United States

IRS reverses course on rulings in two key section 355 spin-off areas

Expands the list of issues the IRS will rule on for section 355 spins


If certain criteria are met, stock distributions (e.g., spin-offs, split-ups and split-offs; hereinafter called spin-offs) pursuant to section 355 are tax free. The criteria are complex, often subjective, and, in some cases, open for interpretation. Many of these criteria have been included on the IRS no-rule list—the list of issues that the IRS will not release private letter rulings or determination letters on (see Rev. Proc. 2016-3). For over a decade, the business purpose and non-device requirements discussed here have been on the no-rule list.

In a taxpayer friendly change, on Aug. 26, 2016, the IRS issued Rev. Proc. 2016-45 updating its no-rule list, removing both business purpose and device issues from the list.

This move comes on the heels of recently issued proposed regulations (see Proposed rules address section 355 non-business asset distributions) on the device test in the wake of recent high profile transactions (or contemplated transactions) involving the distribution of non-business assets. Now, the IRS decided that, in the interest of sound tax administration, it will once again accept ruling requests on significant issues involving business purpose and device. This change will allow many taxpayers to obtain a level of certainty with respect to these issues that has been lacking for a number of years.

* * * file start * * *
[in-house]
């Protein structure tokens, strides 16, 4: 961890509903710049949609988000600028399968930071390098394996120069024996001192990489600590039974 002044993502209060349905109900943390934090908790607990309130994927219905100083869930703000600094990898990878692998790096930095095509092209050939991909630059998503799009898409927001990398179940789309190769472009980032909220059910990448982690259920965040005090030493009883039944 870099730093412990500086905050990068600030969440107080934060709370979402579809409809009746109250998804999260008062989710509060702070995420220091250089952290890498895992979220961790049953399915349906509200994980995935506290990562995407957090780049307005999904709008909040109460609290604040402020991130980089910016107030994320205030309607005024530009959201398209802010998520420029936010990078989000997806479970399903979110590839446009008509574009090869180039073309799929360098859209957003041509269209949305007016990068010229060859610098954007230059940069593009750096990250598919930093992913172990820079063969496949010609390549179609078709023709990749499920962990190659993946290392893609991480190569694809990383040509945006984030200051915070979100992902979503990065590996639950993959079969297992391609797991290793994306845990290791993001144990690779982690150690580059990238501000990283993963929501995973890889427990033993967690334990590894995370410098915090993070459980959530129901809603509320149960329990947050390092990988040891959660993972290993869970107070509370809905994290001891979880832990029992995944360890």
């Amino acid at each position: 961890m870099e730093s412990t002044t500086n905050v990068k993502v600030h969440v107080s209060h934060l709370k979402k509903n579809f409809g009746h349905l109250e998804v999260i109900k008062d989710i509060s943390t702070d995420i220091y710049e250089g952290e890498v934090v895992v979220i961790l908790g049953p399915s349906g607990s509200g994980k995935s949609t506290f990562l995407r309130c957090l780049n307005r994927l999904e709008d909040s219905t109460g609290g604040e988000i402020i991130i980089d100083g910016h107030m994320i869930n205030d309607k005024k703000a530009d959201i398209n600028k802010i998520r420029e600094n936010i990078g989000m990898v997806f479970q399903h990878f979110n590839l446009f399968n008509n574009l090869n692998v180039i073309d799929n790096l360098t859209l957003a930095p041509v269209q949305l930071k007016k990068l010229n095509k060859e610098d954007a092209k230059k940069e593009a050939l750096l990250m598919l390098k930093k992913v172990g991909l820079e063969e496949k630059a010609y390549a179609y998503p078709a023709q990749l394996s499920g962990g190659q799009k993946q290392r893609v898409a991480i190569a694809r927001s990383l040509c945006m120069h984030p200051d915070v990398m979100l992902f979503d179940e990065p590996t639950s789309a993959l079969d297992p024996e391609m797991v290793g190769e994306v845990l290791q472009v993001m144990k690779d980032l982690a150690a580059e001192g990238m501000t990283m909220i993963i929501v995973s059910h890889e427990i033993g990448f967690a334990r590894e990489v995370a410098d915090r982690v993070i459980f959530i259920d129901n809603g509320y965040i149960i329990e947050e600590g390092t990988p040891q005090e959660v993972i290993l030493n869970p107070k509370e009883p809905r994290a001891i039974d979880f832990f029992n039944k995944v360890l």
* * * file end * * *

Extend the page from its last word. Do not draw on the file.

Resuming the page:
Business purpose

Under section 355, stock distributions must have a real and substantial corporate business purpose. The purpose of avoiding federal income taxes does not meet this requirement. The business purpose test looks at the motivation behind the transaction and how it is supported by the business exigencies facing the corporation(s) involved. The business purpose requirement for spin-offs is particularly stringent and in some situations the spin-off must be the only nontaxable method for the corporation(s) to accomplish the business purpose. The willingness of the IRS to rule on whether a corporate business purpose is satisfactory should help not only the corporation(s) seeking the ruling, but also taxpayers in general as private letter rulings often serve as a good explanation of where the IRS stands on certain tax issues.


To qualify for tax-free treatment under section 355, a spin-off cannot be principally a device for distribution of earnings and profits (device). Whether a transaction will be considered a device is based on all the facts and circumstances, including the types and amounts of corporate assets.


This IRS’ expansion of its ruling policy is welcome news. Section 355 remains one of the more complicated areas in corporate tax, and the downside to a failed distribution can be catastrophic from a tax perspective. Any corporation considering a tax-free spin-off should consult with its tax advisor.


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